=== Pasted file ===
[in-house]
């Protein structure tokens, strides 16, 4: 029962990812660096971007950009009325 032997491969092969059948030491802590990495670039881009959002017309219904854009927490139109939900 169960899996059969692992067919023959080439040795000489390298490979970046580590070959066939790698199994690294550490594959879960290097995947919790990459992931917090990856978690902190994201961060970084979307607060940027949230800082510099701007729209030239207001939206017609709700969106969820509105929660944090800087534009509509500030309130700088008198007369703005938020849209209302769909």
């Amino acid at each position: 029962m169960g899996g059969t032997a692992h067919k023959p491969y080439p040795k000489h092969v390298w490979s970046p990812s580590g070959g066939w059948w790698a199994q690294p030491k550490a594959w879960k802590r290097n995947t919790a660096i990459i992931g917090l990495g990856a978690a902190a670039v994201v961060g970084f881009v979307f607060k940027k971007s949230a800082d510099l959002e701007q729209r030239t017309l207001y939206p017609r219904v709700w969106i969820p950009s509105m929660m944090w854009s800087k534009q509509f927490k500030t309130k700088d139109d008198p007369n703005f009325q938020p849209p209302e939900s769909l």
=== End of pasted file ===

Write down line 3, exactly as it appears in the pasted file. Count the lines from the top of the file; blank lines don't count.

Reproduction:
């Amino acid at each position: 029962m169960g899996g059969t032997a692992h067919k023959p491969y080439p040795k000489h092969v390298w490979s970046p990812s580590g070959g066939w059948w790698a199994q690294p030491k550490a594959w879960k802590r290097n995947t919790a660096i990459i992931g917090l990495g990856a978690a902190a670039v994201v961060g970084f881009v979307f607060k940027k971007s949230a800082d510099l959002e701007q729209r030239t017309l207001y939206p017609r219904v709700w969106i969820p950009s509105m929660m944090w854009s800087k534009q509509f927490k500030t309130k700088d139109d008198p007369n703005f009325q938020p849209p209302e939900s769909l």